Oxygen Hospitality's goal: Breathe life into Southwest hotel scene

The Ivy Palm Resort in Palm Springs, Calif., was Oxygen Hospitality's first acquisition. Photo credit: Oxygen Hospitality

Yaron Ashkenazi has flipped the script on his career, moving halfway around the world in the process. The international hotelier joined Oxygen Hospitality as CEO in May 2018, leaving his previous gig as CEO of GCH Hotel Group—the second largest hotel management group in Germany—where he ran a portfolio of 120 hotels across Germany, Belgium and Austria. By comparison, Oxygen Hospitality had yet to start breathing.

All that changed quickly. Oxygen was founded as a real estate investment and management company designed around acquiring, renovating and managing branded and independent hotel assets in the Southwest. The Phoenix-based company officially launched operations in November 2017, purchasing its first hotel, the Ivy Palm Resort in Palm Springs, Calif., nearly a year ago.

“The shift was easy,” Ashkenazi said. “The weather is great in Arizona. My son went to a doctor in Berlin, and he said it is too cold for him there. So we moved to the hottest place on Earth.”

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Ashkenazi’s goal is to hold Oxygen Hospitality to its name by using the company to breathe new life into the hotel industry. He will do this, he said, by approaching amenities and services differently, including design, technology, coffee and breakfast (placing particular emphasis on bread).

“America needs a very good breakfast, and Americans deserve better bread and coffee,” he said. “Similarly, hotel managers deserve better tools to run their properties. The revenue-management piece is still not old, but [operators] are pricing by benchmarking per segment, not against demand and supply.”

The Wyndham Garden Phoenix Midtown is the second property acquired by Oxygen Hospitality. Photo credit: Oxygen Hospitality

Small Beginnings

After acquiring the Ivy Palm, Oxygen announced plans for a two-phase renovation that would update the hotel's guestrooms, lobby, outdoor pool area and restaurant, and will also christen the property with a new name. The renovation is expected to begin this June and end sometime in the fall.

In February, the company acquired its first hotel in Phoenix, the Wyndham Garden Phoenix Midtown, and similarly announced plans to overhaul the building’s aesthetic and amenities. Oxygen purchased the property’s leasehold, and is investing several million dollars to modernize it as a business hotel.

“We acquire hotels that not everyone can acquire because in order for them to be successful we have to solve some issues along the way,” Ashkenazi said. “These types of deals don’t come to your table every day. Knowing how to connect the land, the owner and the bank is a skill, and we were looking at this property for several months. It was not easy, but it is a deal.”

According to Ashkenazi, these two hotels ticked three boxes Oxygen Hospitality is looking for in potential acquisitions: good bones, a competitive location and a history of underperforming. Ashkenazi also said Oxygen was strategic in purchasing branded or independent properties depending on the markets in which they are located. For example, he liked the Wyndham Garden Phoenix Midtown’s brand association, but said the Ivy Palm Springs is better off as an independent.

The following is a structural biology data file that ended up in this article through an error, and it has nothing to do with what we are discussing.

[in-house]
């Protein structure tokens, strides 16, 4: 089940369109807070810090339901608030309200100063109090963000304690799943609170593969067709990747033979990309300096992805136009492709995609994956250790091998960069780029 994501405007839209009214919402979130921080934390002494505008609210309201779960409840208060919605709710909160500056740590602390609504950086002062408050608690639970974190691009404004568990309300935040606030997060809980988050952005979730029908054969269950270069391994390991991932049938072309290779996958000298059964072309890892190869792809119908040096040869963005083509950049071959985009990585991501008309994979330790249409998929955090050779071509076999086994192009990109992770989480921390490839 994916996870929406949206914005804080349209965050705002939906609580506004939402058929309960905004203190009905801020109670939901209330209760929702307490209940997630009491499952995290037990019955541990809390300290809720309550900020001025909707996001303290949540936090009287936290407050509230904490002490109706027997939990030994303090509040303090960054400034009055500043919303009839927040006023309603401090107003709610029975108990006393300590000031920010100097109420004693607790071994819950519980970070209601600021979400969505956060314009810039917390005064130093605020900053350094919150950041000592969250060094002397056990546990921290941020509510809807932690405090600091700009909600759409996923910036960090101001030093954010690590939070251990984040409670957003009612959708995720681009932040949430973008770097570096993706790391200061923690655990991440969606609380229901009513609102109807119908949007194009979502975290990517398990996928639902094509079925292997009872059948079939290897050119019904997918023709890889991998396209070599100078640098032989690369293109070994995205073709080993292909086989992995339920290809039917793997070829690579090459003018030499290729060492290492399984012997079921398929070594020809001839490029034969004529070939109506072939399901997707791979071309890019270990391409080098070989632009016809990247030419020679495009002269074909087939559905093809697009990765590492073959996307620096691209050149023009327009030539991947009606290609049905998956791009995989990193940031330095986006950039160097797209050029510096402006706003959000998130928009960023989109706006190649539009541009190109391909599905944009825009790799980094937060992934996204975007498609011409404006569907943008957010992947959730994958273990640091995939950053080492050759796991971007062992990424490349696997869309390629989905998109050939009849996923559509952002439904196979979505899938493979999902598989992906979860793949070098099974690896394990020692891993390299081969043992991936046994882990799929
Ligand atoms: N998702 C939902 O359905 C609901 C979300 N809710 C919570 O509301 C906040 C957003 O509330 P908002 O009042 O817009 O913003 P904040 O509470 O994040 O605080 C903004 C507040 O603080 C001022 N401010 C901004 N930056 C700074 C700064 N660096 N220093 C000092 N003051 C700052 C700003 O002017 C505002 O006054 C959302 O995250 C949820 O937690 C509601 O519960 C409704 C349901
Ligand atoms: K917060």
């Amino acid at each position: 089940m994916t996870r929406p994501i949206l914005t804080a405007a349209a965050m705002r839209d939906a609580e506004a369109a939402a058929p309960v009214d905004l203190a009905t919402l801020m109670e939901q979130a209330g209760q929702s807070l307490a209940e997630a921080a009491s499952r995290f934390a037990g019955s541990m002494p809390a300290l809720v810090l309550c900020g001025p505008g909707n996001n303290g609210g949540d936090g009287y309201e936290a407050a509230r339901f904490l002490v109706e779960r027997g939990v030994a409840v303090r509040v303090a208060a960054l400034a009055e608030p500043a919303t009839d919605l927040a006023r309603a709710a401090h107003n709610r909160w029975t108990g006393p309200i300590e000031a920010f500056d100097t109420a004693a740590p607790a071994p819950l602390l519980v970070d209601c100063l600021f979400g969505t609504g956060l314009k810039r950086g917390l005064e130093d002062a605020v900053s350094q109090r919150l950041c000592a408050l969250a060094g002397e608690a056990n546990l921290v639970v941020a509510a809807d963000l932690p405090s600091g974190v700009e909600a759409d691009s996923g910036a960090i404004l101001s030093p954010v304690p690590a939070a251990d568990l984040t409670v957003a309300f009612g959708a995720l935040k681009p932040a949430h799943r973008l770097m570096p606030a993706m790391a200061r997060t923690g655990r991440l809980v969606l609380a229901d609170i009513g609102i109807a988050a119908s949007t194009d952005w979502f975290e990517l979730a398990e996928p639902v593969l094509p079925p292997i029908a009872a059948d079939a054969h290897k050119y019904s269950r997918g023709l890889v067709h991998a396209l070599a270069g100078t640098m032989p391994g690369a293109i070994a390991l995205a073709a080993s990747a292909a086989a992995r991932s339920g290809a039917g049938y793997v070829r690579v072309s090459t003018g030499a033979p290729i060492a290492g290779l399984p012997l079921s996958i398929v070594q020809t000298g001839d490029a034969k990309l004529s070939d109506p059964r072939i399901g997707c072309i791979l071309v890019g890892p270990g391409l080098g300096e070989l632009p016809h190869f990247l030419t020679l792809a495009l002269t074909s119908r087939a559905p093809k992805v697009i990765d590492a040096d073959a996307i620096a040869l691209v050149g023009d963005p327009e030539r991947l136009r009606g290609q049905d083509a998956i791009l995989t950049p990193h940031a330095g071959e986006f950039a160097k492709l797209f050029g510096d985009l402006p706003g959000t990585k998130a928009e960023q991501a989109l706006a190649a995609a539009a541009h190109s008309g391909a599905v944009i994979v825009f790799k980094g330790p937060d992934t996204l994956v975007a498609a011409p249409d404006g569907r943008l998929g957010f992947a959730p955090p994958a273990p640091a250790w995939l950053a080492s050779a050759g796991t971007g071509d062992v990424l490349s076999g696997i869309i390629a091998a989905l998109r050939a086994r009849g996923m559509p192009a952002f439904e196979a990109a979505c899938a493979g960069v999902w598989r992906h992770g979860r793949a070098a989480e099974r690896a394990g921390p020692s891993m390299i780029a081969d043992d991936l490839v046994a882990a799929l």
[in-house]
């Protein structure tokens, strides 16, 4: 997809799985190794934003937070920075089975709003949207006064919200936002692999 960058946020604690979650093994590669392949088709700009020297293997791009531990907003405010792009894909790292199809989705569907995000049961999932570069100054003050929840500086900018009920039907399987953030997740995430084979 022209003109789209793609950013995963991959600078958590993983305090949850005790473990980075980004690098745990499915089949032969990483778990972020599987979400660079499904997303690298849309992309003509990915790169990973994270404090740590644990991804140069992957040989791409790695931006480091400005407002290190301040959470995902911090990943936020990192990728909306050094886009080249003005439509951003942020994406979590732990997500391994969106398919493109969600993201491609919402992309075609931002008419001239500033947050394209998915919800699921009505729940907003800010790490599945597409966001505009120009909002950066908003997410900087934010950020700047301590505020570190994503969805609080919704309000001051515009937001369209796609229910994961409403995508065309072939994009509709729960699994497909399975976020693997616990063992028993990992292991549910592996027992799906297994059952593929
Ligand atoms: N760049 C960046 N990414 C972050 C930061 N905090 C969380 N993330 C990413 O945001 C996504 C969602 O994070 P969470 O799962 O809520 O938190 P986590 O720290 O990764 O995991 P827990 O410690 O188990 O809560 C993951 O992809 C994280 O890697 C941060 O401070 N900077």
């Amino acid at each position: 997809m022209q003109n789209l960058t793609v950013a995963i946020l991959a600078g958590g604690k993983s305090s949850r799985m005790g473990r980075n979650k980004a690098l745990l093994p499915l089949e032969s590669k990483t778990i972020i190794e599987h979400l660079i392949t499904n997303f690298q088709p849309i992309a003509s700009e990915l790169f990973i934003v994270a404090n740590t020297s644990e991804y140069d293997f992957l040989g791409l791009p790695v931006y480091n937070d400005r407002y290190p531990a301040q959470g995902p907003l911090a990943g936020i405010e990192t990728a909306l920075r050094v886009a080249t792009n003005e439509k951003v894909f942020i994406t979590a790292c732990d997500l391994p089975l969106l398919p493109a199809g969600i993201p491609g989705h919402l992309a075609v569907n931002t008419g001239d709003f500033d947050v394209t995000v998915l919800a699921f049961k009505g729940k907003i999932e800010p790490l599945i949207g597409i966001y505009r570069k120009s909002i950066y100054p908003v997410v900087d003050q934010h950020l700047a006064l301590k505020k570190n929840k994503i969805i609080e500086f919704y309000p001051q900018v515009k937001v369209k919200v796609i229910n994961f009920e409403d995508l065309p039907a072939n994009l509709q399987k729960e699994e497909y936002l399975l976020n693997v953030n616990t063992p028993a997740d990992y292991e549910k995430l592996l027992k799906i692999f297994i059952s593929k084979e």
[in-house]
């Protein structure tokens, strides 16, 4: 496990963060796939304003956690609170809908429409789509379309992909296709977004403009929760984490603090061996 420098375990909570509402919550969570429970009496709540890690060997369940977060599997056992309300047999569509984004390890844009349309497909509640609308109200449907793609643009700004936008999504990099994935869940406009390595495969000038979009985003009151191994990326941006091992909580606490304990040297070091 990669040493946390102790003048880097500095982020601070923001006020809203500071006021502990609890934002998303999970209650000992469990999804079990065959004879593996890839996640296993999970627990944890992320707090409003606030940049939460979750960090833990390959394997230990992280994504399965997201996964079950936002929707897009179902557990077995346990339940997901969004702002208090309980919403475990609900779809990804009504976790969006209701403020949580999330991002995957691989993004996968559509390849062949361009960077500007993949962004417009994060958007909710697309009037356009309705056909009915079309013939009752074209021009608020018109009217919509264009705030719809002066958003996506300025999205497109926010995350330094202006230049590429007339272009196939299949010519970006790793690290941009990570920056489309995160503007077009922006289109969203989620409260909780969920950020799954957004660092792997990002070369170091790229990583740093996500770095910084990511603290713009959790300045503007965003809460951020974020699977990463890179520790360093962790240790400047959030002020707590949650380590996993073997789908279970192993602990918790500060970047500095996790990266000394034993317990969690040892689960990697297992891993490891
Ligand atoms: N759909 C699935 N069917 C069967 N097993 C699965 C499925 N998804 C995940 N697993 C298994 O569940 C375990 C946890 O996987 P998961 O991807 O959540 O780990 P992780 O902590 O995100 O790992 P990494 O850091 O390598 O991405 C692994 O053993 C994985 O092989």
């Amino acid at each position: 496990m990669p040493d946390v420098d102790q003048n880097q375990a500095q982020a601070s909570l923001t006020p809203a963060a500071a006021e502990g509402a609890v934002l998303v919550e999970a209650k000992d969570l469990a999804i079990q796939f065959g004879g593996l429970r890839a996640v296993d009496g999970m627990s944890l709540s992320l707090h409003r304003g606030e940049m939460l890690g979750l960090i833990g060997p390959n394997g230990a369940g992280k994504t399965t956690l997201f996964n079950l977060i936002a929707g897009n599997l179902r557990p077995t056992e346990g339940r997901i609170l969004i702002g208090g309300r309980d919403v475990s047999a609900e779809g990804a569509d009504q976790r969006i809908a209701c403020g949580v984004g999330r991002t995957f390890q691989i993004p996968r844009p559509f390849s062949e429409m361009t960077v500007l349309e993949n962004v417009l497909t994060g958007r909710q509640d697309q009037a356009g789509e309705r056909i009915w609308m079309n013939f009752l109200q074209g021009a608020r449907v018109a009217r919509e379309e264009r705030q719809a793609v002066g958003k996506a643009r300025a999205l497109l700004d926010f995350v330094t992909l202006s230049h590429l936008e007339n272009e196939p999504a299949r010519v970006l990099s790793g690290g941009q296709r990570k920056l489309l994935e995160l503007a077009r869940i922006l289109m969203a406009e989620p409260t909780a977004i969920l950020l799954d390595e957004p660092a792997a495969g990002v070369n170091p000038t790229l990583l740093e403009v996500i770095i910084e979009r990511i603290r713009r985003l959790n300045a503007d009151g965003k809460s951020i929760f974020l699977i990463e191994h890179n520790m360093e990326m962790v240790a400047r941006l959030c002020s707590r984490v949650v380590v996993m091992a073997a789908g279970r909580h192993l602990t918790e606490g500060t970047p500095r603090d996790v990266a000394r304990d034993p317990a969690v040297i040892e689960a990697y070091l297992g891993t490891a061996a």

“Palm Springs is not a great place for a branded hotel,” Ashkenazi said. “When it comes to Palm Springs, people are there for the destination. If you are located well, know how to manage the property and have the right name, you can succeed without paying royalty fees. In prime locations it’s not necessary.”

Conversely, Ashkenazi said he needed a brand in Phoenix.

“When you go to a brand, you get their sign on your roof, their global distribution system, bookings through brand.com and their rewards program,” he said. “Wyndham has almost 20 million loyalty members. This helps us bring clients from Minnesota and Hong Kong to Phoenix, and we needed that here.”

The Ivy Palm Resort is preparing for a renovation that is set to begin in June. Photo credit: Oxygen Hospitality
 

Breathing Easy

Ashkenazi also has aspirations for improving the hotel operating climate. He takes issue with the number of disparate systems at play in a hotel’s back end, and how they sometimes complicate what should be simple.

“Revenue management, financial reporting, guest contact, every company is doing these things but nobody is talking to each other,” Ashkenazi said. “We are going to marry these systems in the near future.”

Though Ashkenazi likes to think big, he isn’t looking far past the Southwest right now for development opportunities. For the next five years, Oxygen Hospitality’s focus will be on Arizona, Nevada and California, but he would be open to potential deals in Texas and New Mexico, with the goal of reaching 7,000 rooms over that period. This desire to remain small is not the only thing that differentiates him from the competition—he also has an unmistakable positivity that is at odds with much of the industry.

“Surprisingly, there is a strong feeling here [in America] that a crisis is going to occur,” Ashkenazi said. “Most hotel companies here are waiting to see what will happen. Our goal is to breathe life into the industry, to do things the industry hasn’t seen in 20 years.”

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